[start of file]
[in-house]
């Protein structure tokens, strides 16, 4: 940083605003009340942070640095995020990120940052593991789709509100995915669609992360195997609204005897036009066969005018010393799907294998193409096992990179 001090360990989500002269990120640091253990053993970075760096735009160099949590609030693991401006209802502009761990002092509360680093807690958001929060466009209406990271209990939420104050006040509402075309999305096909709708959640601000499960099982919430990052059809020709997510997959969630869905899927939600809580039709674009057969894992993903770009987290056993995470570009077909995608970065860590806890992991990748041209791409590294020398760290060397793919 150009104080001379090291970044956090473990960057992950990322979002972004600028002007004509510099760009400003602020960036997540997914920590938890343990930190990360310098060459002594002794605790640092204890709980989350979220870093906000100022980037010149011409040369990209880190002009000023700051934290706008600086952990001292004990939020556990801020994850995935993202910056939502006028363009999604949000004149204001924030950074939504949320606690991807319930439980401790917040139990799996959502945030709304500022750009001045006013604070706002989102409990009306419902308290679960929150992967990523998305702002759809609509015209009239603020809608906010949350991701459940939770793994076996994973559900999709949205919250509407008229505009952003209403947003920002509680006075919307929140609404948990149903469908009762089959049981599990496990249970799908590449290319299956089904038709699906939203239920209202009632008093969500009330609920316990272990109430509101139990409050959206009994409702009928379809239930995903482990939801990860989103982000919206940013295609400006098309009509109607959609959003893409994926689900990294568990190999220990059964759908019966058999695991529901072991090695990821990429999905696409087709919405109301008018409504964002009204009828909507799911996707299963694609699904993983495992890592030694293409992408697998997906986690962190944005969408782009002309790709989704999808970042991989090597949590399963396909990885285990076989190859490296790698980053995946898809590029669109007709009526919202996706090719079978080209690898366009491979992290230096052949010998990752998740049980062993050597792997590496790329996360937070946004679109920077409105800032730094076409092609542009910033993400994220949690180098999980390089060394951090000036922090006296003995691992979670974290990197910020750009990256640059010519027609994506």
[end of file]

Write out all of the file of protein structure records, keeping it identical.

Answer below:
[in-house]
């Protein structure tokens, strides 16, 4: 940083605003009340942070640095995020990120940052593991789709509100995915669609992360195997609204005897036009066969005018010393799907294998193409096992990179 001090360990989500002269990120640091253990053993970075760096735009160099949590609030693991401006209802502009761990002092509360680093807690958001929060466009209406990271209990939420104050006040509402075309999305096909709708959640601000499960099982919430990052059809020709997510997959969630869905899927939600809580039709674009057969894992993903770009987290056993995470570009077909995608970065860590806890992991990748041209791409590294020398760290060397793919 150009104080001379090291970044956090473990960057992950990322979002972004600028002007004509510099760009400003602020960036997540997914920590938890343990930190990360310098060459002594002794605790640092204890709980989350979220870093906000100022980037010149011409040369990209880190002009000023700051934290706008600086952990001292004990939020556990801020994850995935993202910056939502006028363009999604949000004149204001924030950074939504949320606690991807319930439980401790917040139990799996959502945030709304500022750009001045006013604070706002989102409990009306419902308290679960929150992967990523998305702002759809609509015209009239603020809608906010949350991701459940939770793994076996994973559900999709949205919250509407008229505009952003209403947003920002509680006075919307929140609404948990149903469908009762089959049981599990496990249970799908590449290319299956089904038709699906939203239920209202009632008093969500009330609920316990272990109430509101139990409050959206009994409702009928379809239930995903482990939801990860989103982000919206940013295609400006098309009509109607959609959003893409994926689900990294568990190999220990059964759908019966058999695991529901072991090695990821990429999905696409087709919405109301008018409504964002009204009828909507799911996707299963694609699904993983495992890592030694293409992408697998997906986690962190944005969408782009002309790709989704999808970042991989090597949590399963396909990885285990076989190859490296790698980053995946898809590029669109007709009526919202996706090719079978080209690898366009491979992290230096052949010998990752998740049980062993050597792997590496790329996360937070946004679109920077409105800032730094076409092609542009910033993400994220949690180098999980390089060394951090000036922090006296003995691992979670974290990197910020750009990256640059010519027609994506």